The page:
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  17. iceaura Valued Senior Member

    Make a list of {the people in Trump's administration - look at the names in both lists already, and increasingly so as Trump consolidates his position. (Flynn, Bolton, Bannon, etc) } (edit)

    If you want to make sense of American politics, you have to learn to set claimed ideological or moral stances on the part of post-Reagan Republicans aside. That Party has been taken over by American fascism. Fascists have no moral or ethical principles, and no real use for consistency in political stance.
    No, it isn't. You are treating an aspect of the intellectual wing and a major fraction of the voting base of a dominant political movement as unconnected entities - that is ridiculous.
    Define "thinking people". What you just described is routine behavior among the punditry and media representatives of the Republican Party in the US.
    That's just the regular old Democratic base - not even particularly "left". Nothing new there, nothing extreme - you are talking about centrist Democratic Party political positions familiar in, say, 1965.
    Bernie is a middle of the road Democrat from the middle of the twentieth century. The Occupy and BLM folks are not even all "left" - although some are. But the main difference between all those folks and the "alt right" is that those folks have principles and ideologies and so forth based on history and political analysis, a base in reality to which they are accountable. The "alt-right" has nothing of the kind.

    That is: In your attempt to draw this false equivalence, you must pretend that the "alt-right" is a new and ideologically consistent or coherent group somehow at odds with a supposed Republican establishment. No such situation exists. The "alt right" has no ideology in particular, it is the dominant political faction of the Republican Party in power now, it is just another name for the same pile of ugly we were all supposed to call the "Tea Party a couple of years ago, and it is - as Matt Taibbi and so many others so well established via actual journalism - completely full of shit.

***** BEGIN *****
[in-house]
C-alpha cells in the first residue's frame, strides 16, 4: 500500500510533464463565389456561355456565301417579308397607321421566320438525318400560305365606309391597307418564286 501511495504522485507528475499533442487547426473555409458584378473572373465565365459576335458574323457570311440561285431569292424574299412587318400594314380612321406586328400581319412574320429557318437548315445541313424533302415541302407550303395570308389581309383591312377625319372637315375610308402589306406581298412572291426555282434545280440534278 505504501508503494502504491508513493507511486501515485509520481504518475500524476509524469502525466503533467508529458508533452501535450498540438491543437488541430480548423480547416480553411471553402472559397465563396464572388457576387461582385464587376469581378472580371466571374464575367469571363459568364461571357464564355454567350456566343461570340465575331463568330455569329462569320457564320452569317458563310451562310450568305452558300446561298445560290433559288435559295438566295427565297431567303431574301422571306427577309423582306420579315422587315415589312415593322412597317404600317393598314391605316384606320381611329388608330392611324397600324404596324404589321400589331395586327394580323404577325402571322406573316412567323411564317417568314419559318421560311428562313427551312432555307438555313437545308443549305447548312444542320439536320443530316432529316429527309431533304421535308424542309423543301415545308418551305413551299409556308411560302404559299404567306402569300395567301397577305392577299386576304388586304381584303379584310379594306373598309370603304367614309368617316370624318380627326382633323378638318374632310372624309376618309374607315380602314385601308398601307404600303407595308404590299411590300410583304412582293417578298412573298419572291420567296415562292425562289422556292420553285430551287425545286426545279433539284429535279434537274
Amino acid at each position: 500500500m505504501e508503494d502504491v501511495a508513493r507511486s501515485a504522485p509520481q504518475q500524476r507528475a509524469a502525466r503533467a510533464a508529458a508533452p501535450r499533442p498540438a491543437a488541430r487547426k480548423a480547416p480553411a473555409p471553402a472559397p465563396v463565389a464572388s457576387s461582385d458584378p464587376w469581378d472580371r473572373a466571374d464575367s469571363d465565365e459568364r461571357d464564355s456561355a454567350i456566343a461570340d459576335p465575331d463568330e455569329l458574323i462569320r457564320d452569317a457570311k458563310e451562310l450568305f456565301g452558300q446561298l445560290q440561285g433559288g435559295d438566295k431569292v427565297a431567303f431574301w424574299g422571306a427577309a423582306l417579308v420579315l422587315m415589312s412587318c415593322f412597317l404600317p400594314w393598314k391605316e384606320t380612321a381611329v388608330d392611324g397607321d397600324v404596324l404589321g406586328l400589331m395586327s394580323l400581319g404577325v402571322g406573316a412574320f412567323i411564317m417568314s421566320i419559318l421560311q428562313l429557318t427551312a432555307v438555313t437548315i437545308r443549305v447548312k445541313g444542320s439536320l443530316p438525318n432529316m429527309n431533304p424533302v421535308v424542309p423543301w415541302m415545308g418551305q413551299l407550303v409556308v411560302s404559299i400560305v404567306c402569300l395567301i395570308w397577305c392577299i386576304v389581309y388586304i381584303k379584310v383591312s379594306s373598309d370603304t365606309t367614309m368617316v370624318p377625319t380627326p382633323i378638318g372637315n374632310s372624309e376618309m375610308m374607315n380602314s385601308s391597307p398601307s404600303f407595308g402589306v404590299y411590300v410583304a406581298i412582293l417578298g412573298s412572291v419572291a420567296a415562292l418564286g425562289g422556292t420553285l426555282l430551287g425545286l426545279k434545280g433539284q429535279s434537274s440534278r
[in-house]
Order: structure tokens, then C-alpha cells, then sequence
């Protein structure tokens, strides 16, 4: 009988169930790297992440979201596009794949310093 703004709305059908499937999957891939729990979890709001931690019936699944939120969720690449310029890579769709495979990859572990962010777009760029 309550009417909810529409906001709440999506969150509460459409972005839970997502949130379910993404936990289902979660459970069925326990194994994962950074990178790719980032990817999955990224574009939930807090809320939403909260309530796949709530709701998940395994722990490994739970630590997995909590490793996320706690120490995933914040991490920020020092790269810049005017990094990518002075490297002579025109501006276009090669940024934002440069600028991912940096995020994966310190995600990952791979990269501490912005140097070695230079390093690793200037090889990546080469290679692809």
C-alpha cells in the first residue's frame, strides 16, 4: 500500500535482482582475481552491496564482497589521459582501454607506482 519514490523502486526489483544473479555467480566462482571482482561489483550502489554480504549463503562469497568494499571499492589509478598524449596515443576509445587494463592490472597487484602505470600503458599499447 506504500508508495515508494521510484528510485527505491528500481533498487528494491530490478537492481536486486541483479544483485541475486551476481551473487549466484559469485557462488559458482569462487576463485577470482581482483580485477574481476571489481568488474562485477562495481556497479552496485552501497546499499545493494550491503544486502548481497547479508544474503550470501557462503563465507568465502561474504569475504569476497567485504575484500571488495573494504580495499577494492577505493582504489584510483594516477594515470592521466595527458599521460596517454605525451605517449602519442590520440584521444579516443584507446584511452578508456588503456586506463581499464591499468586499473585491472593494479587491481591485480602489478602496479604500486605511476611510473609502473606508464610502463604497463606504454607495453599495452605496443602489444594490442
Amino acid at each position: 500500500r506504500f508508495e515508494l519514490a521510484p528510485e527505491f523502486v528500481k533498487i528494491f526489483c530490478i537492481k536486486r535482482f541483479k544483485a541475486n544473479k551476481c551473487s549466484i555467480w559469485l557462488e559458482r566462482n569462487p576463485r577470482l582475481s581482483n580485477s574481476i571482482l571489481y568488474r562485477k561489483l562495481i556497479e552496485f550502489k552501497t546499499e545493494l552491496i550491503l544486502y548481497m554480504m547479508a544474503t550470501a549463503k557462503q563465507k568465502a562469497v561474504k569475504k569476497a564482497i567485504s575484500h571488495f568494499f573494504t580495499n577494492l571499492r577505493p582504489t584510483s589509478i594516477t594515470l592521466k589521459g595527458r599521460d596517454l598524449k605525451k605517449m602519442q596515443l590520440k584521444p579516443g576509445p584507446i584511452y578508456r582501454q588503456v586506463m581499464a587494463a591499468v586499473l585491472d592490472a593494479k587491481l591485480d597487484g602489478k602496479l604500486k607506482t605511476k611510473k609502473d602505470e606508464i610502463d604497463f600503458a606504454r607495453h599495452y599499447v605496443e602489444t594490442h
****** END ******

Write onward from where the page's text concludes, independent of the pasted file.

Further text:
Last edited: Dec 27, 2016
  18. iceaura Valued Senior Member

    Fukuyama's worth reading, but:
    The Republicans have been running on identity politics, almost to the exclusion of anything else, for decades now. The Democrats have been paying too little attention to identity politics, and getting beat accordingly.

    Meanwhile, the canard that the Dems rely too much on "identity politics" is current wingnut code for the Dems pandering to uppity black people who want handouts, supporting affirmative action that discriminates against white men, etc.

    Fukuyama is not on the street. His roots are in the PNAC, years ago, and he still doesn't understand just where he went wrong when he signed on with that crowd. He thinks they were well-intentioned liberals who made ideological or policy errors of thought.